Aspects of Kentish Local History
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Archaeologia Cantiana - Vol. 57 1944 page 76
REVIEWS: Short Notes on the History of the Parish and Church of Chart next Sutton.
By The Rev. Paul Atkins, vicar
THESE Notes have been issued in a stencilled form and in a limited edition of 60 copies. The price is 2s. 6d. but this sum is excused as any profits from the sale are to go to the general expenses fund of the Parochial Church Council.
The Notes, which cover eight foolscap pages, deal with the manorial, and parochial history, the Rectors and Vicars, the Church and its Bells, the Vicarage, and a few topographical notes but little of the village and its lay-out.
We must acknowledge that here we have the estimable practice of putting together details of parochial and local history for the use of all who belong to or visit a place but it is far preferable to issue these as a handy pamphlet of a standard size with a few illustrations, and at a reasonable price instead of in the temporary and troublesome form in which these Notes appear.
Henry Yevile—The Life of an English Architect. By John H. Harvey
B.T. Batsford Ltd., 1944. 15s. net.
THIS most interesting book, and unique in its way, deals with a man who from being little more than a name, comes into the limelight as a genius who had his finger on most of the architectural development of the second half of the fourteenth century and one who had official dealings with Chaucer (pp. 43 and 45). While the reviewer is inclined to discount some of the author's enthusiams for his subject, and, personally, has no great love for the Perpendicular style, he must allow that the book unfolds, with its architectural life history of men who preceded, worked with and succeeded Yevele, a remarkable period of planning and design. The book will certainly force architects and historians to turn a more critical eye on certain famous buildings and weigh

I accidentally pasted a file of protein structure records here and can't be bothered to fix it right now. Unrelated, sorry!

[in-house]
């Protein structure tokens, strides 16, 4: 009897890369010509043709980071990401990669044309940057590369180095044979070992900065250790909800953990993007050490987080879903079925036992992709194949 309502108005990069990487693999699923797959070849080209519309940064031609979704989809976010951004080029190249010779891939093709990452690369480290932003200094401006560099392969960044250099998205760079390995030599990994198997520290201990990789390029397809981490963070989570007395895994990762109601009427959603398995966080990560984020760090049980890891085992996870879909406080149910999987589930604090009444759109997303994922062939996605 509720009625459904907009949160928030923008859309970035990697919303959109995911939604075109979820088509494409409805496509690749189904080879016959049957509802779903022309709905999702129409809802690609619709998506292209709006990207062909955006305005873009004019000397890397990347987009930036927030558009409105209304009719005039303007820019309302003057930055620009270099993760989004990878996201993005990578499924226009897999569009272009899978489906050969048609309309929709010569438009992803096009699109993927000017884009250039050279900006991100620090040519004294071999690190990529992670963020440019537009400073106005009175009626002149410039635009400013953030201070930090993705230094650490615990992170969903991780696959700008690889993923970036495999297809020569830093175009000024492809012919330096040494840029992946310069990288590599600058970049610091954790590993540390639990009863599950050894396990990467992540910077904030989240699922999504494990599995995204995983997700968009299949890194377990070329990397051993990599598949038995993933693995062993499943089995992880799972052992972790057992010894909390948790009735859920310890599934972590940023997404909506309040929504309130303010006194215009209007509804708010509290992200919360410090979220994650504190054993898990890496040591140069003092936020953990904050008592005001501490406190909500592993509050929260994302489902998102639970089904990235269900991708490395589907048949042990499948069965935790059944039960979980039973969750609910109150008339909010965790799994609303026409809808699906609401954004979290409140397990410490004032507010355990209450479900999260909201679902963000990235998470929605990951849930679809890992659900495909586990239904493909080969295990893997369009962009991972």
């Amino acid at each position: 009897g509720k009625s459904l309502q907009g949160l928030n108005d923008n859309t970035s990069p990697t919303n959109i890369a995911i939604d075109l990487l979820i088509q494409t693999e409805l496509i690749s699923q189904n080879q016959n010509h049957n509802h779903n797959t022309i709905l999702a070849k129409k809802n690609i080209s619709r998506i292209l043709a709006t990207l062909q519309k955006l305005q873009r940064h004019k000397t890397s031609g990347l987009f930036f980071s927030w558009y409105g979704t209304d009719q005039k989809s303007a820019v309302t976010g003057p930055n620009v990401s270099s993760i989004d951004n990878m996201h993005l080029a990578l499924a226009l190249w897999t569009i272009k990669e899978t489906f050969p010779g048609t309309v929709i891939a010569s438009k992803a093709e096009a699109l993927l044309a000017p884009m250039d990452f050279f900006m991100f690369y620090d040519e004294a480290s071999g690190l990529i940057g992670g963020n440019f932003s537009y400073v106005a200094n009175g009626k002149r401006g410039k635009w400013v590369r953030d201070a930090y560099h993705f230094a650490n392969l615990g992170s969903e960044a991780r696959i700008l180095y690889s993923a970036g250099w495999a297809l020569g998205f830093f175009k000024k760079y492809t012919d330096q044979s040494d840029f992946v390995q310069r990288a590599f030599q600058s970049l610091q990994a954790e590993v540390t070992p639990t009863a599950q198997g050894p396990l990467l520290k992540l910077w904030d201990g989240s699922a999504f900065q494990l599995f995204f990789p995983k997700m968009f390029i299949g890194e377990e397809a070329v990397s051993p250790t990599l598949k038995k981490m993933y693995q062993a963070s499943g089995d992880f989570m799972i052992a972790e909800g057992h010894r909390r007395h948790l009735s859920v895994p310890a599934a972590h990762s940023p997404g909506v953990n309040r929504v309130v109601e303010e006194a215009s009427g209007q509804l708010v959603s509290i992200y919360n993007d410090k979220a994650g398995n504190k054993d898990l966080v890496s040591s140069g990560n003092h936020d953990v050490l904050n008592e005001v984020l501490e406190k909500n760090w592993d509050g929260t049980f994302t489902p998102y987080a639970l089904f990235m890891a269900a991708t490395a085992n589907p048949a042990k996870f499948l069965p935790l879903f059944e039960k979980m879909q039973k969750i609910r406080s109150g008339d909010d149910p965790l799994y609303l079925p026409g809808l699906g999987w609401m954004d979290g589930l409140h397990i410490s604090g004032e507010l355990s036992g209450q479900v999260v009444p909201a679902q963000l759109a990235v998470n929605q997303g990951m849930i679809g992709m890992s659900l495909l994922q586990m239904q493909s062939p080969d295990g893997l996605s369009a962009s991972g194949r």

the author's pros and cons. In one case he would seem to be rather far fetched in his suggestion that the plan of Wardour Castle may be compared with that of Queenborough Castle (although he claims the latter as the model for the coast defence forts of Henry VIII), and again when he brings Bodiam Castle into his net. In his enthusiasm there is his inclination to carry supposition too far although he has brought out the fact of widespread constructural and artistic development in the fourteenth century which must have been due to some master mind with a "school".
We agree with him in his estimate of the Gothic Revival, and with the satirical vein in which he treats this controversial subject and the
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